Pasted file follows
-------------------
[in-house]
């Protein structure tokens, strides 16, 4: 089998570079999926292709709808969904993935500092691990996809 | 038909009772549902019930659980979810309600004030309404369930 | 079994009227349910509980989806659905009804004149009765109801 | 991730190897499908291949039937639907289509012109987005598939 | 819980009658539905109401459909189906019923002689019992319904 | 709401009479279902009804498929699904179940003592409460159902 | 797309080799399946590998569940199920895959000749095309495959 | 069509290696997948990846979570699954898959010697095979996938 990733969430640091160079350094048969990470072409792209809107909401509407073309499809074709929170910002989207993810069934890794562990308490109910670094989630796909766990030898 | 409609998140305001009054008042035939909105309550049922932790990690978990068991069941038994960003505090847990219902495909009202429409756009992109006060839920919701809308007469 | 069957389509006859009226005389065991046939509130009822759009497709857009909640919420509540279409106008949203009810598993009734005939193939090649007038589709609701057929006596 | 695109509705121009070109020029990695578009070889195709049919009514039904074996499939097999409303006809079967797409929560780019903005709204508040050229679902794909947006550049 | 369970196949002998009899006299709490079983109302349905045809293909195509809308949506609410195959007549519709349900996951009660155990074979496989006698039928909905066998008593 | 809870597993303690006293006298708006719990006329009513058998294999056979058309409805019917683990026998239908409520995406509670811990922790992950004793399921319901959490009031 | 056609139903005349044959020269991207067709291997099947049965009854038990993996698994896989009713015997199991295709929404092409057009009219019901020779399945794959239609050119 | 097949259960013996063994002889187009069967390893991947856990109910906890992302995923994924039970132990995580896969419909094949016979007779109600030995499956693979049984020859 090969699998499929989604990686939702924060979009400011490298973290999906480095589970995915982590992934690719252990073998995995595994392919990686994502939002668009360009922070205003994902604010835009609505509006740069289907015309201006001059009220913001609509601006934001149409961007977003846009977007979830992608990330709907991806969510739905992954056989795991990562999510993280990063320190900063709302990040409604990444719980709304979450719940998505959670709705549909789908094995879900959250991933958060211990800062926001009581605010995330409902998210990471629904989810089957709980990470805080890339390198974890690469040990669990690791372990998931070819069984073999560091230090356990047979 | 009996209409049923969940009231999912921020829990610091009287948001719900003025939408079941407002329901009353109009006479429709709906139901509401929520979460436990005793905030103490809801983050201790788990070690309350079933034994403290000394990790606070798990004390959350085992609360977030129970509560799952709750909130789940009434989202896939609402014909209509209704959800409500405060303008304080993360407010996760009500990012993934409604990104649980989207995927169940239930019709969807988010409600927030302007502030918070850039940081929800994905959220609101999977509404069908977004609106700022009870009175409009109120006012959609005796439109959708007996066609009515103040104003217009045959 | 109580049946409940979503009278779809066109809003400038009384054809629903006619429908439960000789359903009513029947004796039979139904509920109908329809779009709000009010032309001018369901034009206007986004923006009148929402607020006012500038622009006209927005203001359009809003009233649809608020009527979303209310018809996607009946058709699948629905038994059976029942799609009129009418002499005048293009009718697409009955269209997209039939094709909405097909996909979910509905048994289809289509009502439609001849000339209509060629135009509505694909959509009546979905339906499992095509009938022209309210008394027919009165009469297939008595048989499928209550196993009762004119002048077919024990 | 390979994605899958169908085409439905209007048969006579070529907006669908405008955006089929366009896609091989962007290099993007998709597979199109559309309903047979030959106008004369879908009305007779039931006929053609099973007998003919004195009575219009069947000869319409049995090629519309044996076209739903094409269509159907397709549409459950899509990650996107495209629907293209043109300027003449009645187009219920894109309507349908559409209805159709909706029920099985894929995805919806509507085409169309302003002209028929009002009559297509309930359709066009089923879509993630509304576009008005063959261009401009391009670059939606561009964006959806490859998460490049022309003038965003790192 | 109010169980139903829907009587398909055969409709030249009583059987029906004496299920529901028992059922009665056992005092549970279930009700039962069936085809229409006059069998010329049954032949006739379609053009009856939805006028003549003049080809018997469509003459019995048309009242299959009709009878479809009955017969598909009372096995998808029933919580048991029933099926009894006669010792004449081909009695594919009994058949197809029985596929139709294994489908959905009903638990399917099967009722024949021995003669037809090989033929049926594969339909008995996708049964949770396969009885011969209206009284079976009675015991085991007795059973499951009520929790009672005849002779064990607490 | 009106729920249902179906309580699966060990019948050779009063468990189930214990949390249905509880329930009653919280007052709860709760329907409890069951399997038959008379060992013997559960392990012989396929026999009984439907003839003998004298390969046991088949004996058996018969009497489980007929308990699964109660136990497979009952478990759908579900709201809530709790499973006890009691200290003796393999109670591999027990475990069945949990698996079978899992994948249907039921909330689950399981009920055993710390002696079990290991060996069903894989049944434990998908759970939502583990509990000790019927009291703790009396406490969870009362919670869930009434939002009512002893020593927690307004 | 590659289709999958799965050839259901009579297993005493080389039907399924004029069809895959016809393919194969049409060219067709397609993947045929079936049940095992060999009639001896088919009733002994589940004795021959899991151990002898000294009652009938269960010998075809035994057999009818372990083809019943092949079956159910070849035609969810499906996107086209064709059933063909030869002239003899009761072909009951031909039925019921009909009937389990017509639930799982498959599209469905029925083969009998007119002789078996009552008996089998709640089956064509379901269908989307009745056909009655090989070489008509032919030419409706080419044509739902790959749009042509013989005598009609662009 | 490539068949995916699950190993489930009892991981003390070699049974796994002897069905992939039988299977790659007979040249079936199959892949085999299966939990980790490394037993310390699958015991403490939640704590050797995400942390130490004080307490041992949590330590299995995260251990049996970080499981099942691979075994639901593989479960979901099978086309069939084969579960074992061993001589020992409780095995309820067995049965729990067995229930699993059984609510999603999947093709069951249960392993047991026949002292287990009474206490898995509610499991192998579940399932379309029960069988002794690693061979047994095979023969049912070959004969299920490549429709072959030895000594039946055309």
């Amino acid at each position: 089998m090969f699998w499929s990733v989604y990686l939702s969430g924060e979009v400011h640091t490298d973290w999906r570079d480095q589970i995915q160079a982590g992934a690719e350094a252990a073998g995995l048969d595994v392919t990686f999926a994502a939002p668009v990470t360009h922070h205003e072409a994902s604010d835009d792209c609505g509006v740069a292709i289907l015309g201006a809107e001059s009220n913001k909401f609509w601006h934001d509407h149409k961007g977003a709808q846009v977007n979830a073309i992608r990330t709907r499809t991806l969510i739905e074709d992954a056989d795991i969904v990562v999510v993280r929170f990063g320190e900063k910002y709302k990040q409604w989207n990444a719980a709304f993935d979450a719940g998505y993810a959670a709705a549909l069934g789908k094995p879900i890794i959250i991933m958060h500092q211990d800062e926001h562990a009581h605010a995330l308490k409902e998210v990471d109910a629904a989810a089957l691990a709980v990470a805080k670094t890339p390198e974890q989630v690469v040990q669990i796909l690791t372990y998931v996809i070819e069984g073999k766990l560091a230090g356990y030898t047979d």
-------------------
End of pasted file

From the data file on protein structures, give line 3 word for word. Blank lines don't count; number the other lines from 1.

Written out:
């Amino acid at each position: 089998m090969f699998w499929s990733v989604y990686l939702s969430g924060e979009v400011h640091t490298d973290w999906r570079d480095q589970i995915q160079a982590g992934a690719e350094a252990a073998g995995l048969d595994v392919t990686f999926a994502a939002p668009v990470t360009h922070h205003e072409a994902s604010d835009d792209c609505g509006v740069a292709i289907l015309g201006a809107e001059s009220n913001k909401f609509w601006h934001d509407h149409k961007g977003a709808q846009v977007n979830a073309i992608r990330t709907r499809t991806l969510i739905e074709d992954a056989d795991i969904v990562v999510v993280r929170f990063g320190e900063k910002y709302k990040q409604w989207n990444a719980a709304f993935d979450a719940g998505y993810a959670a709705a549909l069934g789908k094995p879900i890794i959250i991933m958060h500092q211990d800062e926001h562990a009581h605010a995330l308490k409902e998210v990471d109910a629904a989810a089957l691990a709980v990470a805080k670094t890339p390198e974890q989630v690469v040990q669990i796909l690791t372990y998931v996809i070819e069984g073999k766990l560091a230090g356990y030898t047979d």